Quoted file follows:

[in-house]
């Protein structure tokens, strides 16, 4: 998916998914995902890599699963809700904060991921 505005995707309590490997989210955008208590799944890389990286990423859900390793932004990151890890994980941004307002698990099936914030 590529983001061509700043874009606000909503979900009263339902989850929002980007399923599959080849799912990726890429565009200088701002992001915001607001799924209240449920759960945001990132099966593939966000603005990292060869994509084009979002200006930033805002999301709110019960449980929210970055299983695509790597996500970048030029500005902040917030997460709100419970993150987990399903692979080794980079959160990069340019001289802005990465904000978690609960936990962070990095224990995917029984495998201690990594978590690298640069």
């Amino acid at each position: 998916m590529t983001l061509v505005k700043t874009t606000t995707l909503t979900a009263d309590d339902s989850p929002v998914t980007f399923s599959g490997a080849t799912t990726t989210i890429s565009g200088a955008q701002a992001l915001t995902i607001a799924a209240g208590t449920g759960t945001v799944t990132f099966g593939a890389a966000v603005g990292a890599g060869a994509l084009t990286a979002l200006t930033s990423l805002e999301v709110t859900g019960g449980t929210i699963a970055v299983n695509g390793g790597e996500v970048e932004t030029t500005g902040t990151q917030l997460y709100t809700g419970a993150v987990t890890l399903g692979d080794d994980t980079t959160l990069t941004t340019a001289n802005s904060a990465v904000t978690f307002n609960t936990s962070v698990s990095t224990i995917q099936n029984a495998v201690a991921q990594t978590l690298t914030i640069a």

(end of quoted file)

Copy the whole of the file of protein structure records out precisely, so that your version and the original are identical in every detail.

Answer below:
[in-house]
């Protein structure tokens, strides 16, 4: 998916998914995902890599699963809700904060991921 505005995707309590490997989210955008208590799944890389990286990423859900390793932004990151890890994980941004307002698990099936914030 590529983001061509700043874009606000909503979900009263339902989850929002980007399923599959080849799912990726890429565009200088701002992001915001607001799924209240449920759960945001990132099966593939966000603005990292060869994509084009979002200006930033805002999301709110019960449980929210970055299983695509790597996500970048030029500005902040917030997460709100419970993150987990399903692979080794980079959160990069340019001289802005990465904000978690609960936990962070990095224990995917029984495998201690990594978590690298640069």
């Amino acid at each position: 998916m590529t983001l061509v505005k700043t874009t606000t995707l909503t979900a009263d309590d339902s989850p929002v998914t980007f399923s599959g490997a080849t799912t990726t989210i890429s565009g200088a955008q701002a992001l915001t995902i607001a799924a209240g208590t449920g759960t945001v799944t990132f099966g593939a890389a966000v603005g990292a890599g060869a994509l084009t990286a979002l200006t930033s990423l805002e999301v709110t859900g019960g449980t929210i699963a970055v299983n695509g390793g790597e996500v970048e932004t030029t500005g902040t990151q917030l997460y709100t809700g419970a993150v987990t890890l399903g692979d080794d994980t980079t959160l990069t941004t340019a001289n802005s904060a990465v904000t978690f307002n609960t936990s962070v698990s990095t224990i995917q099936n029984a495998v201690a991921q990594t978590l690298t914030i640069a």